10 reasons …

Studio news/blog

Why I decided to embroider on rubber….

because my life was hanging on a thread

because it makes ‘sew’ much sense

because I wanted to tread lightly and use what was available

because I needed a challenge

because the act of sewing is meditative

because i fell in love with the process

because rubber is tough and can be seen as masculine

because thread is delicate and an be seen as feminine

because i like the juxtaposition of thread and rubber

because nothing is what it seems.

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Artcrush: The writings of Marlene Dumas

Artcrush
"Het kwaad is banaal" (Evil is banal) 1984 Oil on Canvas - Marlene Dumas

“Het kwaad is banaal” (Evil is banal) 1984 Oil on Canvas – Marlene Dumas

If been struggling lately to re-write an artist statement for my upcoming exhibition in September; and since we are celebrating Women’s day tomorrow, I thought it would be a nice idea to share one of the many artists who I admire (in this case Marlene Dumas)’s writings:

marlende dumas

marlende dumas2

P.S where she writes ‘paint’ I read “Embroider” 🙂

Stink Afrikaners – Artist Statement

Art portfolio- my work

Today is the official opening of the Woordfees in Stellenbosch, so I thought it would be a good time to publish my Artist Statement for my solo exhibition titled: Stink Afrikaners at this years festival:

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Tagetes erecta African Marigold/Stink Afrikaners

Die plant African Marigold, in Latyns bekend as Tagetes erecta en in ons volksmond as Stink Afrikaners is die inspirasie vir hierdie reeks werke.  Die title van die reeks is n woordspeling op stink, wat beide n Afrikaanse en Englese woord is, en Afrikaners, mense woonagtig in Afrika or mense wat Afrikaans praat.  Die reeks as n geheel verwys na die African Marigold as plant en veral die oorsprong en geskiedenis daarvan.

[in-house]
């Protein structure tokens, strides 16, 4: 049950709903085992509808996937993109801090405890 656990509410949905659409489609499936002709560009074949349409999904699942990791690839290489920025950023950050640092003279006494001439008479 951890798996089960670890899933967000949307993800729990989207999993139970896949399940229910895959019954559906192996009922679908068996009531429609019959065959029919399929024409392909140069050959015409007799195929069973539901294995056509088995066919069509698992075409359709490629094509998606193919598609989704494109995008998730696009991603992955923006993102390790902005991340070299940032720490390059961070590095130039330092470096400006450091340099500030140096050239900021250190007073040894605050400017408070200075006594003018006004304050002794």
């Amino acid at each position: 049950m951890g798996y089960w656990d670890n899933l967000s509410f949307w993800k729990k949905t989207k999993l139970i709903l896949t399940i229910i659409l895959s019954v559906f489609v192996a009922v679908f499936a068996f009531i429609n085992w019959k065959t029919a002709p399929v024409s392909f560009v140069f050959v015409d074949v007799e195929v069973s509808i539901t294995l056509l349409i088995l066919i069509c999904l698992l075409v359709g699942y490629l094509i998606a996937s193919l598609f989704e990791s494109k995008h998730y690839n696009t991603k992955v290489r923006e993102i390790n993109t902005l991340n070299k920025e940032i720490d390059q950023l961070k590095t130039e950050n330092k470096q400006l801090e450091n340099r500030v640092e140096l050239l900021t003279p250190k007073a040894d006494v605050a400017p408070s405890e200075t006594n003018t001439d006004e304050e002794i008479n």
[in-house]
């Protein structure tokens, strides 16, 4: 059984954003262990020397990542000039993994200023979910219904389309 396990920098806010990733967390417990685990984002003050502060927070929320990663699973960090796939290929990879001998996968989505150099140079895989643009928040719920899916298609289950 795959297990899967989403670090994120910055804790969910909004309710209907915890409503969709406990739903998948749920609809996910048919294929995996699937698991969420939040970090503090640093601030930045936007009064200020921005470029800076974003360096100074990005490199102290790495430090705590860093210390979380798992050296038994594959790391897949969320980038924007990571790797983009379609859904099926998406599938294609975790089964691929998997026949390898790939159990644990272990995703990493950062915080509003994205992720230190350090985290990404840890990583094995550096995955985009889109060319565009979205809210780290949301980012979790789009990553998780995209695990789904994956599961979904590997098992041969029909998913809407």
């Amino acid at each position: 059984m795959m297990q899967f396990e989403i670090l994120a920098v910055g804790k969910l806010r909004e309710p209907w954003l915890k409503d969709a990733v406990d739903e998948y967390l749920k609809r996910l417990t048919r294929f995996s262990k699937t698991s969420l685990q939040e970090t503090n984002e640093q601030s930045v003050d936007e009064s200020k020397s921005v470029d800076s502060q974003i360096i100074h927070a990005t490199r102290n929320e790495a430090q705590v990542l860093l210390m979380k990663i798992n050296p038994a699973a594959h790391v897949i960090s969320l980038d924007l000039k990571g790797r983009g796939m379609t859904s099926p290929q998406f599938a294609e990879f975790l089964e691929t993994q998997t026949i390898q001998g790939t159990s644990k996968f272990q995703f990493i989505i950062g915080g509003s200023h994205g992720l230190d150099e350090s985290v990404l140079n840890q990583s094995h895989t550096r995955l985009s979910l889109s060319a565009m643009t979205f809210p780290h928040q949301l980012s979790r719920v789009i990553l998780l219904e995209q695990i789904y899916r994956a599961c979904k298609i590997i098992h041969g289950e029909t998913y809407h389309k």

Native to the Americas, where it is known as the Mexican marigold and the Aztec marigold, this plant was gathered in the wild by the Aztec to be used for medicinal, ceremonial and decorative purposes.  The flower of the plant, also called “flower of death” is still used in the annual Mexican festival Dia de los Muertos each year.  It is also commonly planted in cemeteries. It was this reference to death and the context of Afrikaans as a living language which I wanted to explore in this series of work.

 

 

artist statement for upcoming exhibition

Art portfolio- my work

My husband and I are celebrating our 10 year wedding anniversary on the 21st of September.

The Prince Albert Gallery is also commemorating their 10th anniversary this year.

After a decade it feels like one is starting a new chapter.

My new body of work is inspired by the chapters of the book What wives wish their husbands knew about women., by Dr. James Dobson.

I created these works to elaborate on each chapter. The first chapter is dedicated to “Mom the domestic engineer”.

As a “domestic engineer” I recently taught myself the skill of embroidery from a book.  I juxtapose this feminine craft with the male realm by embroidering on discarded inner tube.

Chapter 3: a low self-esteem: No-one can stand the awful knowledge that he/she is not needed

I also illustrate each chapter with drawings made by attaching bits and pieces of paper with a sewing machine.  I call these drawings my ‘paper dolls’.  These fantastical creatures may threaten or help us.  They may be alluring or repelling.  As beings that are out of the ordinary, they are able to cross and challenge, but also guard and define boundaries between the known and unknown, self and other, nature and culture, life and death, human and divine.

Chapter 1: Mom the domestic engineer: A Souvenir portrait

I want to create a miss-match feeling by combining the traditional with non traditional elements.  Making something new from something found.  The sculptural works are based on the experimental phase children reach at a certain age while they engage with toys during playtime.

Chapter 9: Problems with the children

I found inspiration in Mythology especially in the Gothic monster myths that arose out of the late romantic era such as e.g.:  Mary Shelly’s Frankenstein- they serve as the phobic allegories of the primal fear culture feels as their body is increasingly perverted, corrupted or mutated by the unknown intangible forces of society, science, technology, medicine or in other words humanity itself.

With this “new chapter I will explore the vulnerable landscape of marriage and relationships.